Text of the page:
Sometimes Julie: Part of what makes our music interesting is that our influences are so numerous and varied. Not only that, but while we do share a few, Monica’s and Rick’s influences are quite different. She is influenced by Janis Joplin, Bob Dylan, Natalie Merchant, Lana Del Ray, Sheryl Crow, Coldplay and Dave Matthews. Rick is influenced by The Kinks, Tom Petty, The Beach Boys, Dire Straits, Bruce Springsteen, and The Pixies. There are several musical influences that we do share, though, including The Beatles, CSNY, Bonnie Raitt, Lucinda Williams, and The New Pornographers.
While on some level we are of course a product of our influences, we really don’t set out to sound like anything or anybody when we write our songs. The music that comes out of us is honest and authentic. It is just us.
Seattle Star: How did Monica’s background as a poet raised among musicians influence her lyrics?
Sometimes Julie: In writing poetry you have a sense of meter and rhyme and give attention to the sound of every syllable. It really is very similar to writing lyrics, except without the accompanying melody. Growing up in a musical household exposed Monica to every kind of music from classical to country, jazz to rock and roll. Music dominated the landscape in her family and is very much a part of who she is, so when she got the opportunity to put her words to music, it felt very natural.
Seattle Star: What are the band’s favorite places to gig, and why?
Sometimes Julie: We love playing anywhere, but we will always have a fondness for 98 Bottles in San Diego, as that was the venue where we had our CD Release Party, which was also the first gig we played with our full band. We have recently been playing gigs at House of Blues San Diego, which is an exciting, well-known venue and a tremendous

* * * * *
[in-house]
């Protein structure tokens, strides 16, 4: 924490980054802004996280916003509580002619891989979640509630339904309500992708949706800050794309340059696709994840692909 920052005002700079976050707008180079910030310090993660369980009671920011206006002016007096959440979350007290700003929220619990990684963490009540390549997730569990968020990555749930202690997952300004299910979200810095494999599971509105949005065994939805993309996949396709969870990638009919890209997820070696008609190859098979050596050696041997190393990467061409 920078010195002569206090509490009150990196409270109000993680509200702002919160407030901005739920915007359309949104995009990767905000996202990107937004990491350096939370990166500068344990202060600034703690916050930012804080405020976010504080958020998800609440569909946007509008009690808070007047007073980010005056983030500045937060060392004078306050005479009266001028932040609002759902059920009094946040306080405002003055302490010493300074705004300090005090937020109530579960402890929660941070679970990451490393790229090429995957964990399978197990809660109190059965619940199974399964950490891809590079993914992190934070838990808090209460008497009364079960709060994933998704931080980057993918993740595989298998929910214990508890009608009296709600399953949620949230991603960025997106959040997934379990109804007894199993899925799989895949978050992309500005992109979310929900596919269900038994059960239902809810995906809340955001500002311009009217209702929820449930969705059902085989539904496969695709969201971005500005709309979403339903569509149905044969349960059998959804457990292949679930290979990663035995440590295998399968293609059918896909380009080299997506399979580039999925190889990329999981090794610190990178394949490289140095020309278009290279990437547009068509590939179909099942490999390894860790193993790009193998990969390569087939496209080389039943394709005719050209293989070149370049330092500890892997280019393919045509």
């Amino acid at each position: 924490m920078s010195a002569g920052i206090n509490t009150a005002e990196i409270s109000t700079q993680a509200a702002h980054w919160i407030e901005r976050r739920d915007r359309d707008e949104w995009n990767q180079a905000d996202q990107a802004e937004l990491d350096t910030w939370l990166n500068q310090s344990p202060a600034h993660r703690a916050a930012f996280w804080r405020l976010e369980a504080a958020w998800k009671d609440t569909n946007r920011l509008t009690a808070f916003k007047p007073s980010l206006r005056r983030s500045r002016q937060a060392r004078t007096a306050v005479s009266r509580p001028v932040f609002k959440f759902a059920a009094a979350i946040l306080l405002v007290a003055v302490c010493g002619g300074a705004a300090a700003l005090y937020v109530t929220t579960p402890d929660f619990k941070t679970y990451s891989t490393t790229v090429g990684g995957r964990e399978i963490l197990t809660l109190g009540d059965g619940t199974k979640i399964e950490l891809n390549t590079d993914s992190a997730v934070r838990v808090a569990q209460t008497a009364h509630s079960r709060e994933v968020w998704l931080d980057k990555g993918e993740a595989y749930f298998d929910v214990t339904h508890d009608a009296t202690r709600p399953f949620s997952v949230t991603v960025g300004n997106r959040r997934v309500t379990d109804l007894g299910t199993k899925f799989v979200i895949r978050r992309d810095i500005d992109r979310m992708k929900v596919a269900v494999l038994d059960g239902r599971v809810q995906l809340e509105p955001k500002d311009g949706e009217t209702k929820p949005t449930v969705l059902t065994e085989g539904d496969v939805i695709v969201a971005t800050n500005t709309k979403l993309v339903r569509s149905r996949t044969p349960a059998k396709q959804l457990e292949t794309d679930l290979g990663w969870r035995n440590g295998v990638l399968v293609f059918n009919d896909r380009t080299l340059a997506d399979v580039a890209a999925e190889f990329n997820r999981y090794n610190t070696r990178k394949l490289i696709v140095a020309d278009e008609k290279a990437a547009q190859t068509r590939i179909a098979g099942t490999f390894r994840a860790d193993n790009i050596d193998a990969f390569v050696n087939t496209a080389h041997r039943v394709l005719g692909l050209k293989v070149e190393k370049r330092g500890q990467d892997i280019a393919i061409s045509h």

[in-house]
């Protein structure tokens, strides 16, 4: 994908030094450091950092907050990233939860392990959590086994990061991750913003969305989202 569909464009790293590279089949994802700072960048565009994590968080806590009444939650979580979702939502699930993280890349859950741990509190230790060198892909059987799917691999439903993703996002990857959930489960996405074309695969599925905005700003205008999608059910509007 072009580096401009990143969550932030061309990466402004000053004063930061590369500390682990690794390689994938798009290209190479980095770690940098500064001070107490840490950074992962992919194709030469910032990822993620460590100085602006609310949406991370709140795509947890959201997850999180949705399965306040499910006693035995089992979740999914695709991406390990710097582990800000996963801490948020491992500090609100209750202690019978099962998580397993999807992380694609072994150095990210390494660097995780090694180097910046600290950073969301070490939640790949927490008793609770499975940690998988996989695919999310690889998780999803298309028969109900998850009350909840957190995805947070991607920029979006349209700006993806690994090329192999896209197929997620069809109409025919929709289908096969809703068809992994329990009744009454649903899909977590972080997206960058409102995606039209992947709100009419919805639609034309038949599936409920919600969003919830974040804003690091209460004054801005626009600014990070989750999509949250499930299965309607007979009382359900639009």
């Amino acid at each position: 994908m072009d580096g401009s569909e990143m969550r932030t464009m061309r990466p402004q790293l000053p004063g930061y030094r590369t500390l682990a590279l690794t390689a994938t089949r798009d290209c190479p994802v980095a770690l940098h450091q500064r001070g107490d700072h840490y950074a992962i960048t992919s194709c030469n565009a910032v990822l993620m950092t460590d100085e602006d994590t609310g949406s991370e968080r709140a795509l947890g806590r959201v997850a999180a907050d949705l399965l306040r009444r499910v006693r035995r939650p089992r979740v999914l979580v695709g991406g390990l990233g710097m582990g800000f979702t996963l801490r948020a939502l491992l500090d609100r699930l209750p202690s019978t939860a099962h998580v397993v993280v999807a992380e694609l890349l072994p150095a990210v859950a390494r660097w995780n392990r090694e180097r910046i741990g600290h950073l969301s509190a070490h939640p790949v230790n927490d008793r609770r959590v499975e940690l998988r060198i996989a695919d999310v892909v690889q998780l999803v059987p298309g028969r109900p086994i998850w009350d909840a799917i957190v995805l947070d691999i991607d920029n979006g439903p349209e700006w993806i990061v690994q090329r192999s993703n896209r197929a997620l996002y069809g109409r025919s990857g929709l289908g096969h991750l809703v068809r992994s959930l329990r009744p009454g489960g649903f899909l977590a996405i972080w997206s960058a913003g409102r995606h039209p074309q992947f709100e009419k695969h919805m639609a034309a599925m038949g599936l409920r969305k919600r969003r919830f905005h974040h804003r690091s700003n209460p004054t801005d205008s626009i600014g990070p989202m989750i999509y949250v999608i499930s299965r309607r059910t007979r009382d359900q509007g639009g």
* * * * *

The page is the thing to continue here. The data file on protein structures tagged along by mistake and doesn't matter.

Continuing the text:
Seattle Star: Where was the album recorded? What were the most challenging aspects of the recording, and how did you work through the challenges?
Sometimes Julie: Head First was recorded at Bigrock Studios in Escondido, California, produced and engineered by Andy Machin. The recording process was quite an experience – it took so much time and energy!
Although we had been recording demos on our home recording setup for some time, we had a large learning curve to overcome when it came to recording in a professional studio. Rick had spent some time in studios back in the 90’s but things have changed quite a bit since the
‘digital revolution’, so he felt like a rookie again. As for Monica, this was her first experience recording in a studio, so it was all new to her.
Fortunately, in addition to being a talented producer and arranger, Andy Machin is also a great coach and mentor. He always made us feel at ease and expertly coaxed our best performances out of us. He is very collaborative and was great to work with.
Seattle Star: What are the band’s plans for the future?
Sometimes Julie: Our future plans and aspirations are pretty humble, really. We love to perform live and will continue to do so to support Head First and to try out new songs we are working on. We hope to build up our fan base and play some larger venues, such as Belly Up in Solana Beach.
Our first love, though, is writing and recording. As recording is not an inexpensive endeavor, we are focused on generating enough income through live performances, sales/downloads of Head First, and licensing to film and television to fund our next CD.
We have been feverishly writing new songs and have just about enough strong material now to fill a CD. We feel that what we have written recently is our best work yet and are super excited to start recording again!